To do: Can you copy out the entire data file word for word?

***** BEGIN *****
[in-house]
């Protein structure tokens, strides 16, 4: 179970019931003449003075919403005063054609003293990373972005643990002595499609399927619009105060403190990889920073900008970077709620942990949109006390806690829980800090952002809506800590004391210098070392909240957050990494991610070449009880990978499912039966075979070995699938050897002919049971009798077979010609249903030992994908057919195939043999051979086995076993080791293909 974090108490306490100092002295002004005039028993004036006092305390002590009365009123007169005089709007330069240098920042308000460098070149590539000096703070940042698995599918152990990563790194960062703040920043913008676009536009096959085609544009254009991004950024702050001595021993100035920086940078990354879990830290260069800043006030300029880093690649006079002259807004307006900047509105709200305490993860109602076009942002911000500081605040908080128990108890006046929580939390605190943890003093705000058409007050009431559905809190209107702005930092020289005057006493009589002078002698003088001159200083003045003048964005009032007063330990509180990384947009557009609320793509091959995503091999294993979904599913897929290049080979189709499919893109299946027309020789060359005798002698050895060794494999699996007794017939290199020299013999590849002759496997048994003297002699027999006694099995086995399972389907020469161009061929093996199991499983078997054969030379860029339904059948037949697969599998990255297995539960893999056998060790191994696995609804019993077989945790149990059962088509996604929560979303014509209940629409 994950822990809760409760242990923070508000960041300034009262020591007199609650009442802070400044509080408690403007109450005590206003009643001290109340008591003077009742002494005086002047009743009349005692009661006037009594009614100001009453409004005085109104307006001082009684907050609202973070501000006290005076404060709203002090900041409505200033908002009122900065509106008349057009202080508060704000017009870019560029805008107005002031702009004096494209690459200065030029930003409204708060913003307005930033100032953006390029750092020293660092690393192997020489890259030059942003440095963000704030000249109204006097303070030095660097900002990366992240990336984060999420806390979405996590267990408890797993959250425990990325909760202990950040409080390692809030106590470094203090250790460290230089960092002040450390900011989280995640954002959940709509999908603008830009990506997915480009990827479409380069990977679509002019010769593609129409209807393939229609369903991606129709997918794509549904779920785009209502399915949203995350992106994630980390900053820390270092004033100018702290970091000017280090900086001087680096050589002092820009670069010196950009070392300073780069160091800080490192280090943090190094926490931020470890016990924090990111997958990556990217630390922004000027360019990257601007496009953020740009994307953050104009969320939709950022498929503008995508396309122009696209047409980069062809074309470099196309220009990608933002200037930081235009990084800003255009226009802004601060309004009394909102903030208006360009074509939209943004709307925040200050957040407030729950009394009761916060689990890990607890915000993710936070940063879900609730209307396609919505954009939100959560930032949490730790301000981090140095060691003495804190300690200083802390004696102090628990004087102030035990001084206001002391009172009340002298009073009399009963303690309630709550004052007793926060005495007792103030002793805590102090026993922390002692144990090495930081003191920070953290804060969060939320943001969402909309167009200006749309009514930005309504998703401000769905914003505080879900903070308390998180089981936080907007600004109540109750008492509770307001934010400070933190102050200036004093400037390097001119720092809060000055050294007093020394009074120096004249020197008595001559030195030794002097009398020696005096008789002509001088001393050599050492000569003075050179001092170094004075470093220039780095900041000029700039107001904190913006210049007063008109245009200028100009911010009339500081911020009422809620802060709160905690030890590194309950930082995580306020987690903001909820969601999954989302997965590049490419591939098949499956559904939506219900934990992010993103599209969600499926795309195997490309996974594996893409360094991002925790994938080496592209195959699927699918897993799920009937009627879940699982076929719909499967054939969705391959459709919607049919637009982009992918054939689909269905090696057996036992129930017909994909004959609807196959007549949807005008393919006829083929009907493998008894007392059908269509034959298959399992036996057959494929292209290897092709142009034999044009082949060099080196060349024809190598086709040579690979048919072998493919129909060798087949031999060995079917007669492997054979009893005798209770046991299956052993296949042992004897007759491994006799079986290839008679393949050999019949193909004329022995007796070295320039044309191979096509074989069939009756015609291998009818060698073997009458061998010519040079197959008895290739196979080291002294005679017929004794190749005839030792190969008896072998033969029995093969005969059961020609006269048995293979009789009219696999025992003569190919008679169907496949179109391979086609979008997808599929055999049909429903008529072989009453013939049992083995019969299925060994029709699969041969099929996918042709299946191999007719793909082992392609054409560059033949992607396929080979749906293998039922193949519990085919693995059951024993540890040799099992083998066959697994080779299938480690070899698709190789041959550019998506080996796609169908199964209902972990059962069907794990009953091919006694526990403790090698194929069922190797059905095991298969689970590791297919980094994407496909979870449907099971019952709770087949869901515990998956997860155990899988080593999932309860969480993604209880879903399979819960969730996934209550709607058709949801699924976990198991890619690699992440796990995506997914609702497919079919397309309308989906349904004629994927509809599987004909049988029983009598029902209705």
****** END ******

[in-house]
């Protein structure tokens, strides 16, 4: 179970019931003449003075919403005063054609003293990373972005643990002595499609399927619009105060403190990889920073900008970077709620942990949109006390806690829980800090952002809506800590004391210098070392909240957050990494991610070449009880990978499912039966075979070995699938050897002919049971009798077979010609249903030992994908057919195939043999051979086995076993080791293909 974090108490306490100092002295002004005039028993004036006092305390002590009365009123007169005089709007330069240098920042308000460098070149590539000096703070940042698995599918152990990563790194960062703040920043913008676009536009096959085609544009254009991004950024702050001595021993100035920086940078990354879990830290260069800043006030300029880093690649006079002259807004307006900047509105709200305490993860109602076009942002911000500081605040908080128990108890006046929580939390605190943890003093705000058409007050009431559905809190209107702005930092020289005057006493009589002078002698003088001159200083003045003048964005009032007063330990509180990384947009557009609320793509091959995503091999294993979904599913897929290049080979189709499919893109299946027309020789060359005798002698050895060794494999699996007794017939290199020299013999590849002759496997048994003297002699027999006694099995086995399972389907020469161009061929093996199991499983078997054969030379860029339904059948037949697969599998990255297995539960893999056998060790191994696995609804019993077989945790149990059962088509996604929560979303014509209940629409 994950822990809760409760242990923070508000960041300034009262020591007199609650009442802070400044509080408690403007109450005590206003009643001290109340008591003077009742002494005086002047009743009349005692009661006037009594009614100001009453409004005085109104307006001082009684907050609202973070501000006290005076404060709203002090900041409505200033908002009122900065509106008349057009202080508060704000017009870019560029805008107005002031702009004096494209690459200065030029930003409204708060913003307005930033100032953006390029750092020293660092690393192997020489890259030059942003440095963000704030000249109204006097303070030095660097900002990366992240990336984060999420806390979405996590267990408890797993959250425990990325909760202990950040409080390692809030106590470094203090250790460290230089960092002040450390900011989280995640954002959940709509999908603008830009990506997915480009990827479409380069990977679509002019010769593609129409209807393939229609369903991606129709997918794509549904779920785009209502399915949203995350992106994630980390900053820390270092004033100018702290970091000017280090900086001087680096050589002092820009670069010196950009070392300073780069160091800080490192280090943090190094926490931020470890016990924090990111997958990556990217630390922004000027360019990257601007496009953020740009994307953050104009969320939709950022498929503008995508396309122009696209047409980069062809074309470099196309220009990608933002200037930081235009990084800003255009226009802004601060309004009394909102903030208006360009074509939209943004709307925040200050957040407030729950009394009761916060689990890990607890915000993710936070940063879900609730209307396609919505954009939100959560930032949490730790301000981090140095060691003495804190300690200083802390004696102090628990004087102030035990001084206001002391009172009340002298009073009399009963303690309630709550004052007793926060005495007792103030002793805590102090026993922390002692144990090495930081003191920070953290804060969060939320943001969402909309167009200006749309009514930005309504998703401000769905914003505080879900903070308390998180089981936080907007600004109540109750008492509770307001934010400070933190102050200036004093400037390097001119720092809060000055050294007093020394009074120096004249020197008595001559030195030794002097009398020696005096008789002509001088001393050599050492000569003075050179001092170094004075470093220039780095900041000029700039107001904190913006210049007063008109245009200028100009911010009339500081911020009422809620802060709160905690030890590194309950930082995580306020987690903001909820969601999954989302997965590049490419591939098949499956559904939506219900934990992010993103599209969600499926795309195997490309996974594996893409360094991002925790994938080496592209195959699927699918897993799920009937009627879940699982076929719909499967054939969705391959459709919607049919637009982009992918054939689909269905090696057996036992129930017909994909004959609807196959007549949807005008393919006829083929009907493998008894007392059908269509034959298959399992036996057959494929292209290897092709142009034999044009082949060099080196060349024809190598086709040579690979048919072998493919129909060798087949031999060995079917007669492997054979009893005798209770046991299956052993296949042992004897007759491994006799079986290839008679393949050999019949193909004329022995007796070295320039044309191979096509074989069939009756015609291998009818060698073997009458061998010519040079197959008895290739196979080291002294005679017929004794190749005839030792190969008896072998033969029995093969005969059961020609006269048995293979009789009219696999025992003569190919008679169907496949179109391979086609979008997808599929055999049909429903008529072989009453013939049992083995019969299925060994029709699969041969099929996918042709299946191999007719793909082992392609054409560059033949992607396929080979749906293998039922193949519990085919693995059951024993540890040799099992083998066959697994080779299938480690070899698709190789041959550019998506080996796609169908199964209902972990059962069907794990009953091919006694526990403790090698194929069922190797059905095991298969689970590791297919980094994407496909979870449907099971019952709770087949869901515990998956997860155990899988080593999932309860969480993604209880879903399979819960969730996934209550709607058709949801699924976990198991890619690699992440796990995506997914609702497919079919397309309308989906349904004629994927509809599987004909049988029983009598029902209705």